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Fraud on OTC or Pink Sheets

What are over-the-counter markets?

Over-the-counter markets (also known as “OTC markets” or “Pink Sheets”) are marketplaces for securities issued by small companies. Generally, these securities are not frequently traded and they have little liquidity. Often, they are valued at less than a dollar, hence the name “penny stocks,” and are held by a small number of shareholders.

Most of the time, OTC-quoted companies do not meet the listing criteria of the large exchanges. Moreover, OTC markets are not highly regulated or not regulated at all by the competent bodies, which increases the risk for investors.

Recognized exchanges in Canada impose conditions—in particular, legal and financial—on companies wishing to list with them and issue securities. Companies that are unable or do not wish to meet these conditions turn to the OTC markets.

High-risk investments

Investors egged on by rumours or hot tips and enticed by promises of high short-term returns should be cautious. OTC-quoted companies sometimes have no history, and finding reliable, objective financial data about them is difficult.

Also, their securities may not be very liquid and could be subject to legal restrictions when resold. As a result, it could be virtually impossible to sell them in a reasonable period of time.

Beware of fraud

The OTC markets are an ideal haven for shell companies. Since they do not have actual assets or business operations, these companies are often used in pump and dump schemes. In this type of market manipulation strategy, scam artists hold a large number of securities of a company listed on an OTC market. Demand from the investing public for these securities is low. Scam artists send out information, often via the Internet, that is hard to verify and leads investors to believe that the value of the security will jump in the short term.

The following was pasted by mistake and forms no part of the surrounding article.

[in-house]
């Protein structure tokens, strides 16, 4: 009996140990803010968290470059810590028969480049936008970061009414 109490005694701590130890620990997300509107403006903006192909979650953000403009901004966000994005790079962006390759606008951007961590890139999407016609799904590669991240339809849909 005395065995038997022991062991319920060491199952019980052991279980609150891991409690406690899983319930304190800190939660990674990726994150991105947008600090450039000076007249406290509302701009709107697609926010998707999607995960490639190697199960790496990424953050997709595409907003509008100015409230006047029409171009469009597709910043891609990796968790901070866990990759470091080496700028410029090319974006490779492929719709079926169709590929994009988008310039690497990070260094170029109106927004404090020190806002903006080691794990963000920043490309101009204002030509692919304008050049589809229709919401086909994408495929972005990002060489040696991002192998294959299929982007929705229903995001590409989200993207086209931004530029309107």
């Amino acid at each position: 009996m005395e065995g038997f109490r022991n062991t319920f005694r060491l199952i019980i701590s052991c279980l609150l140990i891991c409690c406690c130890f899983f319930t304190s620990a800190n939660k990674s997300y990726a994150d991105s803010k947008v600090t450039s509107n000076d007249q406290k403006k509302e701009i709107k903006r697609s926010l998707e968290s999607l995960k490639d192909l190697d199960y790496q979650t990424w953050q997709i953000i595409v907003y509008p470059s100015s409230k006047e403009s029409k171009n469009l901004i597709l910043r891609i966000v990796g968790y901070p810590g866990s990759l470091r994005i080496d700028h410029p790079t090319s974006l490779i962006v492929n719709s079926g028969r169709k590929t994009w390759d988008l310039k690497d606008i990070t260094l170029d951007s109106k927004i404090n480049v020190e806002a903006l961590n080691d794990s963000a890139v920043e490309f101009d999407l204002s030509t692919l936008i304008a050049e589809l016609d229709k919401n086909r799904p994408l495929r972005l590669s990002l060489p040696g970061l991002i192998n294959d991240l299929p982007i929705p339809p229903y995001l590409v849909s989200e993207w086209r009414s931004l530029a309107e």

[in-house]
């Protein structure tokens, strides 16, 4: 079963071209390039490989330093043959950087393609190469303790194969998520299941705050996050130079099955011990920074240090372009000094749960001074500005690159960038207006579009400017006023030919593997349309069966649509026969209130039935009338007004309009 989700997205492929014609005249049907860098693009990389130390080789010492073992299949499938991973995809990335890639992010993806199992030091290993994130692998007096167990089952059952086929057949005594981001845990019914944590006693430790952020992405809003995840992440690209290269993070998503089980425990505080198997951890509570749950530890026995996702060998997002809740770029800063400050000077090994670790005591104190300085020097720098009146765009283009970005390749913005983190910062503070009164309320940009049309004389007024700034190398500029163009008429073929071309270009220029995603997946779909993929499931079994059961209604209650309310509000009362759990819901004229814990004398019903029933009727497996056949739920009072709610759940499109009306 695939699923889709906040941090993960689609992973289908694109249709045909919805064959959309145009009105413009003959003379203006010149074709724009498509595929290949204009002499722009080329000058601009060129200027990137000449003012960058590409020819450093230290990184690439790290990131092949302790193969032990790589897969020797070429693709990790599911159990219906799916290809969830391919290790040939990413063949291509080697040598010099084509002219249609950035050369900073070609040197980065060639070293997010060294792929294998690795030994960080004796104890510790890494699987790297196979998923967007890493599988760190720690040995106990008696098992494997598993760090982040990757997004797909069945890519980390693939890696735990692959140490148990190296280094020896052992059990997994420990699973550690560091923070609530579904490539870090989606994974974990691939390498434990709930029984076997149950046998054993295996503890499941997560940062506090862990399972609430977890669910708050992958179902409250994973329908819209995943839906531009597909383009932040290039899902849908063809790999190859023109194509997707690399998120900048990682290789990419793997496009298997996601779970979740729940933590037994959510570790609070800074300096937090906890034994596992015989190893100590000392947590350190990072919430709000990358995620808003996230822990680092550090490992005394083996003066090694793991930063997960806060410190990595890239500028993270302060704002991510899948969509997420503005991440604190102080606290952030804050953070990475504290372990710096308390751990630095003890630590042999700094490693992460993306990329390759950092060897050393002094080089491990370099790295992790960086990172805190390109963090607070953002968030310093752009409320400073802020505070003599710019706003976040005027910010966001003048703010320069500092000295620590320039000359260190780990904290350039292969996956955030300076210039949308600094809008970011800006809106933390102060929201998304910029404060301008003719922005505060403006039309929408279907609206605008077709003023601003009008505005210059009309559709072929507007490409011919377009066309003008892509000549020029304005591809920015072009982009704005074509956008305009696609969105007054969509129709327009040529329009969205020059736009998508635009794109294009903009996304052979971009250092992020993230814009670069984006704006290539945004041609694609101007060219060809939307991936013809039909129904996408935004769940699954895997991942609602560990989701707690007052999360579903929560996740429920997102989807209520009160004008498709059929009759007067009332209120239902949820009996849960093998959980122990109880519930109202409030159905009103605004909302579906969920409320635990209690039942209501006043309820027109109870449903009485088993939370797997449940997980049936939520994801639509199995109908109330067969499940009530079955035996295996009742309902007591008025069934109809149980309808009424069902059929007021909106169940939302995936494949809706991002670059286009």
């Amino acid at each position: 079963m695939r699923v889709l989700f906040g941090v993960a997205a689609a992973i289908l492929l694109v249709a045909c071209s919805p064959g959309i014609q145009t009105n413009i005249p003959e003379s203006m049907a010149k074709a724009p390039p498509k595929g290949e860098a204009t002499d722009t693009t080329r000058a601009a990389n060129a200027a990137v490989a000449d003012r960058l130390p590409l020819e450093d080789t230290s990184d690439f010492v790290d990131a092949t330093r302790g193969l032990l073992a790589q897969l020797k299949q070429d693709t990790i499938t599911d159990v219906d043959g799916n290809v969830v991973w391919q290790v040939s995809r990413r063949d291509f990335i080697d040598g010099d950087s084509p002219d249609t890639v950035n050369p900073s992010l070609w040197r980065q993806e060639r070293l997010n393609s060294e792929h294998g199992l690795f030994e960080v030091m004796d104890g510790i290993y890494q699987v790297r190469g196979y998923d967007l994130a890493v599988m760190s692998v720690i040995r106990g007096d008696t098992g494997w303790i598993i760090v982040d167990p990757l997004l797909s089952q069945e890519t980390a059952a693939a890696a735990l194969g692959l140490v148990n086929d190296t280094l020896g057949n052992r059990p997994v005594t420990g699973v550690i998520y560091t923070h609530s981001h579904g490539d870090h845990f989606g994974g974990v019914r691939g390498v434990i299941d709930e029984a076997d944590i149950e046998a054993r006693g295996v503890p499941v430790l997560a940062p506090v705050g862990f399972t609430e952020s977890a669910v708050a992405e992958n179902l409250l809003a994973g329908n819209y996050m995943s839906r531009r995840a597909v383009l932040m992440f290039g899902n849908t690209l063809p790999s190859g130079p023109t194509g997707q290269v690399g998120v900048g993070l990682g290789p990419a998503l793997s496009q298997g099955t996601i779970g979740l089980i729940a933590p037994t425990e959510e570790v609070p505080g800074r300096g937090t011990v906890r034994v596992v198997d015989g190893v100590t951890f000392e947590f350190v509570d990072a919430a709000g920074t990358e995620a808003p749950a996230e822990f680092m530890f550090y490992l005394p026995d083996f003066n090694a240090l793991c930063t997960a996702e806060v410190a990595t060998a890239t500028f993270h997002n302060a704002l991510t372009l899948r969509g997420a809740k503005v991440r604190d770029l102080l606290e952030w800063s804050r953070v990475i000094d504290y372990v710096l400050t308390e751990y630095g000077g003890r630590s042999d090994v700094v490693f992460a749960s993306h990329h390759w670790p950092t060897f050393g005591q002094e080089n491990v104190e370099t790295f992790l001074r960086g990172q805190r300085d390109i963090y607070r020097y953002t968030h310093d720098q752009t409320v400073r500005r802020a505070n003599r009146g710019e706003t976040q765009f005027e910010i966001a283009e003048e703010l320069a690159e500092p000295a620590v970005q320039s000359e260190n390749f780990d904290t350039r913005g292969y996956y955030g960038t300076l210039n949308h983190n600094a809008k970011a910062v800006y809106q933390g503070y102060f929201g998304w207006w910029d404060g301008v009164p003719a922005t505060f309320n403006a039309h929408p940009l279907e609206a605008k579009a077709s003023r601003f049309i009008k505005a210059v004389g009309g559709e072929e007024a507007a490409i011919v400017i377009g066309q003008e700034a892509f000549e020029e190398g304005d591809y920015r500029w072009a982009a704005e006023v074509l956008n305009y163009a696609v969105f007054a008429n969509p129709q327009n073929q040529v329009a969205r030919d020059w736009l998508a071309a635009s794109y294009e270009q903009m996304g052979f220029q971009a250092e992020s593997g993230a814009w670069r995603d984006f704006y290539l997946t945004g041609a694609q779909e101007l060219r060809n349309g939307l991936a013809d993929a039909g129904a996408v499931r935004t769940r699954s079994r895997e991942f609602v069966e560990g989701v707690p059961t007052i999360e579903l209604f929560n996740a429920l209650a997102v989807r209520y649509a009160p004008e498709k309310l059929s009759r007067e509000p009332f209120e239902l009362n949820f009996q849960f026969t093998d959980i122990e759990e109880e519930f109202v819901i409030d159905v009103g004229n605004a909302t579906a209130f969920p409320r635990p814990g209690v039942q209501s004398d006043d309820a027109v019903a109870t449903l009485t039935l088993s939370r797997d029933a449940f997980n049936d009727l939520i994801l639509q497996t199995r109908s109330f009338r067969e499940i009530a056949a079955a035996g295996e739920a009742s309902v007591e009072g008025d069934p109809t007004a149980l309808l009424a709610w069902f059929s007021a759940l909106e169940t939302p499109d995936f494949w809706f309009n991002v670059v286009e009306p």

Investors buy the security, which helps to drive up its value temporarily. The scam artists then sell off their holdings in the company and walk away with huge profits. Eventually, the investors realize that the information was false, that their investments are practically worthless and that no one wants them.

Investors should ask themselves what the individuals touting the securities really gain from tipping them off about the investment.

Before investing …

  • Do you understand the features, risks and potential return of the company you are thinking of investing in?
  • Is the information about the company you have access to reliable?
  • Have you read the company’s audited financial statements?
  • Does it have cash assets?
  • Is it carrying substantial debt?
  • Does the company generate income?
  • Is it profitable?
  • How long has it been in business?
  • Has the company been successful in marketing its products or services?
  • Who are the company’s officers and directors? What is their background?
  • What is your risk tolerance? Can you afford to lose your investment?

If you have little or no tolerance for risk, OTC securities are not for you. If you think you will need cash in the short term and will have to resell your securities to get it, this type of investment is not suitable for you.

Whether on the Internet or in person, offering investments is a regulated activity. The person or company asking for your money must be registered with the AMF and authorized to sell you the products being offered. Make sure you check whether the person or company is entered in the register of firms and individuals authorized to practise.